Source: Bloomberg

 

Bond proxies such as infrastructure and property are generally considered to be negatively impacted by rising long term rates, but caution is required before dismissing these assets during periods of rising rates.

Assets such as toll roads can offer some protection from rising inflation and increasing interest rates as toll revenue is usually linked to inflation.  Therefore rising inflation (which generally feeds higher interest rates) can result in material earnings growth for toll roads.  Citylink tolls as an example are linked to inflation.

Infrastructure businesses can see an increase in the cost of debt funding as rates rise, and these businesses generally carry high levels of debt.  While higher interest rates obviously increase the cost of debt servicing, good infrastructure businesses have used the extended period of low interest rates to secure long term debt at low rates which means that the impact of rising interest rates may not be seen for many years.   During 2017, Zurich Airport, raised debt for a 12 year term at 0.6214% interest. 

Property investors where rents are linked to CPI can offer some protection against rising inflation and rising rates, but there are some property sectors where rents are under pressure, such as retail property.

While clearly there are potential losers from rising interest rates, there are also potential winners.  Companies that hold large fixed interest portfolios of short duration, such as insurance companies stand to earn materially higher levels of investment income.  Computershare is another listed company in Australia whose earnings stand to benefit from rising rates from client funds it holds.

For other parts of the share market, rising company profits are the best defence against the negative valuation effects of rising rates.  Earnings growth for the ASX200 is forecast to remain at high single digits for financial years 2018 and 2019 (source Ausbil Roadshow) and Asian company earnings are forecast to grow at double digits this year.  This should cushion share prices against the valuation impact of rising rates.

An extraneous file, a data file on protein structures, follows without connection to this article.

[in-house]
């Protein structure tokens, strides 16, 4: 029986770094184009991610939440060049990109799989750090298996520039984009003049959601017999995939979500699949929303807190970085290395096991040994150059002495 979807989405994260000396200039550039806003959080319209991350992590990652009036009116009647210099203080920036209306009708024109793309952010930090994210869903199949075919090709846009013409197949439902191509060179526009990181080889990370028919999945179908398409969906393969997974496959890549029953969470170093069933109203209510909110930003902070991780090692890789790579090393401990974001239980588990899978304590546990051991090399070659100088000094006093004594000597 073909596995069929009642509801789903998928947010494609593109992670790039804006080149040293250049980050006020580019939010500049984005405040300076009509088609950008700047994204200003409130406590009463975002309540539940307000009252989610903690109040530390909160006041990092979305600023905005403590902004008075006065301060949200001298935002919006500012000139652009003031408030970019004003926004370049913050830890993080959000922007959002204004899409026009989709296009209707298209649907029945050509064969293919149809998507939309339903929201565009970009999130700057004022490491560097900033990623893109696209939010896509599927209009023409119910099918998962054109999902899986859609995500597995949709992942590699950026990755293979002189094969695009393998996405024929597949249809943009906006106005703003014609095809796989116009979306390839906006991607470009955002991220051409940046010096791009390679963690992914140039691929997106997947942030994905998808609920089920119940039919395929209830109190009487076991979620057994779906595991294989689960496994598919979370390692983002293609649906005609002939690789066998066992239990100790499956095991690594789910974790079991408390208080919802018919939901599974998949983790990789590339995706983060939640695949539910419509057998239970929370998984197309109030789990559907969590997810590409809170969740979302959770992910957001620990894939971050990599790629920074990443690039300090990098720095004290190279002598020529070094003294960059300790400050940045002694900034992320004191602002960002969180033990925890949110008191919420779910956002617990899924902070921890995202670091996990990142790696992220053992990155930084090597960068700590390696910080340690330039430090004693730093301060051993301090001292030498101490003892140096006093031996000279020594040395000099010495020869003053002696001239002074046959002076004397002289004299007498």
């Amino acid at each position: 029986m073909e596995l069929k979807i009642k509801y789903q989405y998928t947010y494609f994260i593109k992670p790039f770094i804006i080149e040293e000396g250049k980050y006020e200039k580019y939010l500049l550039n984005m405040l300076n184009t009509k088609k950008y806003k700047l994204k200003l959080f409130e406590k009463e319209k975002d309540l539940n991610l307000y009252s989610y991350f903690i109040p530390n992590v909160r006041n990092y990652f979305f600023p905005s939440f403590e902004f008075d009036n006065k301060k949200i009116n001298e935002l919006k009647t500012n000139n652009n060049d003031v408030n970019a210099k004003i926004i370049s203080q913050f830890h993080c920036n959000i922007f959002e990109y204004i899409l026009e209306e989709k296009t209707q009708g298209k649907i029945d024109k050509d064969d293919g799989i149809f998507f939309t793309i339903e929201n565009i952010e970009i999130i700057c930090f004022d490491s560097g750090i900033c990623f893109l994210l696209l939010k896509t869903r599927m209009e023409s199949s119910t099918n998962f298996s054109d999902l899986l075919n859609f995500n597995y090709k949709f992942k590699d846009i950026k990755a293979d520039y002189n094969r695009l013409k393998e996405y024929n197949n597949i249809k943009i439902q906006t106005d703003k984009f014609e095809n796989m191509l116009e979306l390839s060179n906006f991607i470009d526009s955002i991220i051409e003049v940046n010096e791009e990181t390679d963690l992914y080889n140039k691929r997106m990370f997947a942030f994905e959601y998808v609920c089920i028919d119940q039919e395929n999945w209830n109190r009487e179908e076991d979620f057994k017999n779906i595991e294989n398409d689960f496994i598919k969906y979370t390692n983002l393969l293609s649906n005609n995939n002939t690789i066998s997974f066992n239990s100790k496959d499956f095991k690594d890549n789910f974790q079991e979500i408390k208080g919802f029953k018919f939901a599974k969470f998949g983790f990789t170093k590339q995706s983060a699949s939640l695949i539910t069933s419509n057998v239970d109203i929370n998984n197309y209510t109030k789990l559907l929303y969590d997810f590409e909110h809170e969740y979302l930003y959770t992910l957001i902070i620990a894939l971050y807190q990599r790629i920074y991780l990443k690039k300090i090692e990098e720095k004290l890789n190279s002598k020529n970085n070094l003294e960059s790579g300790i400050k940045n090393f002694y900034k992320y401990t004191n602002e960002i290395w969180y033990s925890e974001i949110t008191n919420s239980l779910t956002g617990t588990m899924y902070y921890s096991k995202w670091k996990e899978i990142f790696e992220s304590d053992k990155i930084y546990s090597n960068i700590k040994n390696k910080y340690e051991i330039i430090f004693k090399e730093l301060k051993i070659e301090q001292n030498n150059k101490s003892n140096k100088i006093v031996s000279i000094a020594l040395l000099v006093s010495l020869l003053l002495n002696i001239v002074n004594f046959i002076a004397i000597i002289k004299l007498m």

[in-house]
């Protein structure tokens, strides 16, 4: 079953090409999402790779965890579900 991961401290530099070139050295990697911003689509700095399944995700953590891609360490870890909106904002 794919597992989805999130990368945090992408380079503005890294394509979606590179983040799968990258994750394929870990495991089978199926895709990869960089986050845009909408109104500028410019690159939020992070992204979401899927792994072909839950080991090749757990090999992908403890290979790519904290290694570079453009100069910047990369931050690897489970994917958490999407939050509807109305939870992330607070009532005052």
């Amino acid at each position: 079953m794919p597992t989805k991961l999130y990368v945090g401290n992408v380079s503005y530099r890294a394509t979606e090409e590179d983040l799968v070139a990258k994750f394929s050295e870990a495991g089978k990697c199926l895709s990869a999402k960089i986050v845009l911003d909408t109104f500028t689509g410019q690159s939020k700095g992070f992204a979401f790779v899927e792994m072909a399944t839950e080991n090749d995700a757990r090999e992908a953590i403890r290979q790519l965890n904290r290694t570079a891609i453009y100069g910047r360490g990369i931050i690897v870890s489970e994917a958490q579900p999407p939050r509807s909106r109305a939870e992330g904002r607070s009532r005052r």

With the unwinding of Quantitative Easing (money printing) in the US, and with the Euro region likely to follow suit soon, it seems that the interest rate environment has changed.  Investors should check their investment strategy is positioned for a rising interest rate environment.

Tuesday, 03 April 2018 15:58

Trump and Trade War Risks

Written by

Written by Shane Oliver - Chief Economist AMP

 

Introduction

After the calm of 2017, 2018 is proving to be anything but with shares falling in February on worries about US inflation, only to rebound and then fall again with markets back to or below their February low, notwithstanding a nice US bounce overnight. From their highs in January to their lows in the last few days, US and Eurozone shares have fallen 10%, Japanese shares are down 15% (not helped by a rise in the Yen), Chinese shares have fallen 12% and Australian shares have fallen 6%. So what’s driving the weakness and what should investors do?

What’s driving the weakness in shares?

The weakness in shares reflects ongoing worries about the Fed raising interest rates and higher bond yields, worries that President Trump’s tariff hikes will kick off a global trade war of retaliation and counter retaliation which will depress economic growth and profits, worries around President Trump’s team and the Mueller inquiry, rising short-term bank funding costs in the US and a hit to Facebook in relation to privacy issues weighing on tech stocks. The hit to Facebook is arguably stock specific so I will focus on the other bigger picture issues.